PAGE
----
team of engineers has created super-thin material that could help keep buildings cool. team is from University of Colorado Boulder in USA. Engineers from university developed revolutionary new material, that is very thin and can cool objects even under direct sunlight. The material does not need energy to work nor does it need water to help keep things cool. The engineers say new material could provide answer to air conditioners, which are expensive to run and need lot of water. The material is unlike anything found in nature. It is glass-polymer hybrid that is just 50 micrometers thick. That's slightly thicker than aluminium foil we use for cooking.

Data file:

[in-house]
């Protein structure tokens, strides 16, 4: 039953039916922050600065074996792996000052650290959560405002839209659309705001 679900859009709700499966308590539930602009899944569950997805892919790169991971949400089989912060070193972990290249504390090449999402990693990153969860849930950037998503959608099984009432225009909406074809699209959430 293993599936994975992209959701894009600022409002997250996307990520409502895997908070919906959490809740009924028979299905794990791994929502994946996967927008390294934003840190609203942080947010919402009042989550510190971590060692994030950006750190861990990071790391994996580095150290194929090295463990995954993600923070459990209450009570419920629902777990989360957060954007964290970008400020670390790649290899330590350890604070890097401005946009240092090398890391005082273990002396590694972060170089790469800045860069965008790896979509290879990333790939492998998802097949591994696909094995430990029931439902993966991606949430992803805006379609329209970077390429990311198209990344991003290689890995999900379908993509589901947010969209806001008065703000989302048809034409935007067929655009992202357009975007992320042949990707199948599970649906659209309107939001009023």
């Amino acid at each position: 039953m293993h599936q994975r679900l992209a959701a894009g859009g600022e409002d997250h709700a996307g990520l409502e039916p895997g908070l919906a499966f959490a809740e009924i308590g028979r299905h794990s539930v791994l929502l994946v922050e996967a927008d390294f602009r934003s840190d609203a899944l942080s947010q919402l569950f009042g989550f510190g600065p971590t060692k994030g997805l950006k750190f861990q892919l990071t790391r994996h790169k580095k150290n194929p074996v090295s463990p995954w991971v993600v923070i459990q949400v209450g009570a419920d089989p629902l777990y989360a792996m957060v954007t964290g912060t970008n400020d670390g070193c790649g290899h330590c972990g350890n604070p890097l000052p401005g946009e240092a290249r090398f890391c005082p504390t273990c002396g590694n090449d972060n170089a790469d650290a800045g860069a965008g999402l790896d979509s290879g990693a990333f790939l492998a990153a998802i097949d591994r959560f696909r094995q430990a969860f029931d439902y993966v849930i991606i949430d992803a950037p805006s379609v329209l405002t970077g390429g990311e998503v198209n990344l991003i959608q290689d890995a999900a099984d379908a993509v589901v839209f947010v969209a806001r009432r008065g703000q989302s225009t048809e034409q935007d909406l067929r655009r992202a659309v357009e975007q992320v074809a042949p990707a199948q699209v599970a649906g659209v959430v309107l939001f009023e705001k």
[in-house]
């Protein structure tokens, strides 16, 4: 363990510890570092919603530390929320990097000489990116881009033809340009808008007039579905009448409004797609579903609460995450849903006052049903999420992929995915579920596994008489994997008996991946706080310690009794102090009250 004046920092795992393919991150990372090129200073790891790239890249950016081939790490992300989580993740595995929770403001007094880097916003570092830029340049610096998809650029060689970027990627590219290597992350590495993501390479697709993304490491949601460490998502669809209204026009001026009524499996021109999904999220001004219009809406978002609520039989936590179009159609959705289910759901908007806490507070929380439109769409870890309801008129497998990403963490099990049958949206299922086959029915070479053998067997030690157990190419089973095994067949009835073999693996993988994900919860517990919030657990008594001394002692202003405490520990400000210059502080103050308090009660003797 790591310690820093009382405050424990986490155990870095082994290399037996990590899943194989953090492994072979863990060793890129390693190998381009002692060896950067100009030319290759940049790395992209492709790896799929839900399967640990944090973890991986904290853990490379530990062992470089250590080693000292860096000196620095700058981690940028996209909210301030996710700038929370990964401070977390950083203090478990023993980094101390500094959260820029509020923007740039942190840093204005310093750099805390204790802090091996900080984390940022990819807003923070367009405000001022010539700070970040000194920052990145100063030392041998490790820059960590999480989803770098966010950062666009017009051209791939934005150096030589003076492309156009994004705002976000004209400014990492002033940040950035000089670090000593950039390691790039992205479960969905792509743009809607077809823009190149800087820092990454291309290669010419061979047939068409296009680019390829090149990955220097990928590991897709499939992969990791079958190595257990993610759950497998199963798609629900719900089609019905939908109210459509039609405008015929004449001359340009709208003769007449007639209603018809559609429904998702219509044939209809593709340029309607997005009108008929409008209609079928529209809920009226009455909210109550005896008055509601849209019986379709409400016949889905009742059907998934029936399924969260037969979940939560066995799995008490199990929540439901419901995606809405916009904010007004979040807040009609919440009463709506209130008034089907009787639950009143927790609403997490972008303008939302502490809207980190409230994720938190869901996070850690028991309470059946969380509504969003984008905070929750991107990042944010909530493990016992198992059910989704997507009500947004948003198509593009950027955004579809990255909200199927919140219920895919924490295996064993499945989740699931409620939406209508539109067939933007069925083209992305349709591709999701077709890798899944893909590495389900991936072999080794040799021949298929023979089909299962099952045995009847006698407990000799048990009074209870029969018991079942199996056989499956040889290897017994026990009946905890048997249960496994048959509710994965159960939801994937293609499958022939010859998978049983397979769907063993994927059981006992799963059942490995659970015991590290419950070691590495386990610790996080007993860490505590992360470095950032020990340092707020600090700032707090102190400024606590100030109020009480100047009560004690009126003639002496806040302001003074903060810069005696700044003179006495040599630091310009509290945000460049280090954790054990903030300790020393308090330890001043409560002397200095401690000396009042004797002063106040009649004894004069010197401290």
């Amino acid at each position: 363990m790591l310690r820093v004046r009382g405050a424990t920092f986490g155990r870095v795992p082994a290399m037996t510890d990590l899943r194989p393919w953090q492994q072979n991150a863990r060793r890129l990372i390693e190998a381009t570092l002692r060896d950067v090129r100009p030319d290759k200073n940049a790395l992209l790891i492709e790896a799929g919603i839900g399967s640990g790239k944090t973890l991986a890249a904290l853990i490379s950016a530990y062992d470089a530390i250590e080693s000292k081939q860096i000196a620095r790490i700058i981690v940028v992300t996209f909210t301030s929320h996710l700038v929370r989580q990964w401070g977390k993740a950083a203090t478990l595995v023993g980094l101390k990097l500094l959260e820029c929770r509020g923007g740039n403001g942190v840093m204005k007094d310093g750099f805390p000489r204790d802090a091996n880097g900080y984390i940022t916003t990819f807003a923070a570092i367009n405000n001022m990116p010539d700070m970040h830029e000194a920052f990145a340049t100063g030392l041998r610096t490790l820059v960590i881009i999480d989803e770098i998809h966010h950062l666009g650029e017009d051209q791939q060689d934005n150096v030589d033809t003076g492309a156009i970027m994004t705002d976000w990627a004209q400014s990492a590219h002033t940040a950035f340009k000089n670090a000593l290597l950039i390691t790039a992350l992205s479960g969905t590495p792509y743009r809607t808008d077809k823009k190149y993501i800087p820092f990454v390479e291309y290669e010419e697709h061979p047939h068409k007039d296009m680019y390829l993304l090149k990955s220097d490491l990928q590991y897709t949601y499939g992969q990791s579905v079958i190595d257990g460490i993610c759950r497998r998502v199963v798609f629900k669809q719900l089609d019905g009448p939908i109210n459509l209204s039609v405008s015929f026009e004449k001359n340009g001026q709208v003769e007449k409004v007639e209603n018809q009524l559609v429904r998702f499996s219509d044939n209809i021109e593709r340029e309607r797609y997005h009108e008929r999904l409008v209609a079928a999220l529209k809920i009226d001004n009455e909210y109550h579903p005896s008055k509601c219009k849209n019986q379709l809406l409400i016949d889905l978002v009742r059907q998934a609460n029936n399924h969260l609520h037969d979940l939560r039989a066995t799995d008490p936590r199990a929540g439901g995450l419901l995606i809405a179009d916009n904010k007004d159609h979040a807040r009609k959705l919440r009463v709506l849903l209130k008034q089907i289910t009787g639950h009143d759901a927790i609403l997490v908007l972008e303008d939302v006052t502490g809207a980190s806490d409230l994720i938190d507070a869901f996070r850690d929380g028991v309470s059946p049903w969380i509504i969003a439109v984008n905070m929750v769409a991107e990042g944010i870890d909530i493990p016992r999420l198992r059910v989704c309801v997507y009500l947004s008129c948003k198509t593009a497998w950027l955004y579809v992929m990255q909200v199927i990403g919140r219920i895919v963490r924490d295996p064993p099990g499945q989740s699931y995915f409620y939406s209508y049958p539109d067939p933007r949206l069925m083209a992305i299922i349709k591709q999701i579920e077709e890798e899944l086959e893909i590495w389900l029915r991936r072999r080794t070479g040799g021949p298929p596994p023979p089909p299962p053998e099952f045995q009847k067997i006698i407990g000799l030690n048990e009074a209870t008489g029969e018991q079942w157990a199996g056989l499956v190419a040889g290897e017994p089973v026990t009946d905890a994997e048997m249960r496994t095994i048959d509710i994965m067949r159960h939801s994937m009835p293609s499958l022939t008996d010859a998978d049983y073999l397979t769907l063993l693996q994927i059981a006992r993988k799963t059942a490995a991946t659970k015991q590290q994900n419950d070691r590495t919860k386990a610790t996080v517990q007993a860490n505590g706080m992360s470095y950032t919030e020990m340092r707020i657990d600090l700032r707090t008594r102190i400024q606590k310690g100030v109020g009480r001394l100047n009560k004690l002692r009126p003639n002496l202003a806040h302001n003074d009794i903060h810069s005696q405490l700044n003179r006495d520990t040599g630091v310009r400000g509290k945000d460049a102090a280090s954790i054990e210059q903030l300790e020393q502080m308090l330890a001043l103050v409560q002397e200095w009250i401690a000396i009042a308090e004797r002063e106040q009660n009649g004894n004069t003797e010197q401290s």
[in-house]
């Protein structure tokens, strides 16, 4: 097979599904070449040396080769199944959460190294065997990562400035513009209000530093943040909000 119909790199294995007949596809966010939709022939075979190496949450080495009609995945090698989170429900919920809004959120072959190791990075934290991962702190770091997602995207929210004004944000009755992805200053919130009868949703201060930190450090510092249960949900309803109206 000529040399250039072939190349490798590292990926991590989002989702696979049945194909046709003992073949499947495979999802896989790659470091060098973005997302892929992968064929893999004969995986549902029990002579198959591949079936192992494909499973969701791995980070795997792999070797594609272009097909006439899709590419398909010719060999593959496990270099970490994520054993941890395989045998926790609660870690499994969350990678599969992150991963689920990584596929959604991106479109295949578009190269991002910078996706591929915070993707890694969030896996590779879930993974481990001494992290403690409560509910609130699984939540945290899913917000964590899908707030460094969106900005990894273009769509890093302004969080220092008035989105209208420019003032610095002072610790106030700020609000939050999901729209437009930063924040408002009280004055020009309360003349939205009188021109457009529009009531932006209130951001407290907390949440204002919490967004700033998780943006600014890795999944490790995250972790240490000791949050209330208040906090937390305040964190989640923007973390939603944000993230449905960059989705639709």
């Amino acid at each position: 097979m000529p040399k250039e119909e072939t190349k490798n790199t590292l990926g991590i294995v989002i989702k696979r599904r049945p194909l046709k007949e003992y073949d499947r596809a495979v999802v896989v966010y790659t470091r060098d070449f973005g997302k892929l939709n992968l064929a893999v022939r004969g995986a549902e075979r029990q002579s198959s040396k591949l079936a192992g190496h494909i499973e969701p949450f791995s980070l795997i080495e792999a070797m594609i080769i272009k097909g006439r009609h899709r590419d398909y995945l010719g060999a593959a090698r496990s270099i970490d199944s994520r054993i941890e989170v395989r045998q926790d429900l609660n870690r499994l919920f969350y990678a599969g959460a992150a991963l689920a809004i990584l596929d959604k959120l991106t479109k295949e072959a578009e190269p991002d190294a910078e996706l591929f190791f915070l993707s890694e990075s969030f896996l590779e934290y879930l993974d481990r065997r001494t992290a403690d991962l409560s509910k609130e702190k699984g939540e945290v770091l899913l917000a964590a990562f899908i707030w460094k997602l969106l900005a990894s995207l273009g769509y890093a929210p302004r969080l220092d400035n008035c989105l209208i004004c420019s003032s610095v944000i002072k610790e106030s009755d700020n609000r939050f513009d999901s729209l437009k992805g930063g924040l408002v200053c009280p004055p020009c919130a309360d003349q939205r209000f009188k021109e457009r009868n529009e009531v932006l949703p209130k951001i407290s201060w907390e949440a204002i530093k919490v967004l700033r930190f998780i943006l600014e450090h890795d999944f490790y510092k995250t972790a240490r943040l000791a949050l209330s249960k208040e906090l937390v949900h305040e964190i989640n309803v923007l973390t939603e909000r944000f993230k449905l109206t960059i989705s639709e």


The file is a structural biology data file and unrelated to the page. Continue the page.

The engineers explained how their new material works. They said when it is put on top of something, two things happen. first thing is that it cools object underneath by reflecting Sun's rays back into space. At same time, second thing happens - material removes the object's own heat and sends that into air. engineer said: " key advantage of this technology is that it works 24/7 with no electricity or water usage….We're excited about opportunity to explore potential uses in power industry, aerospace, agriculture and more." Another researcher said: "Just 10 to 20 square meters of this material on rooftop could nicely cool down …house in summer."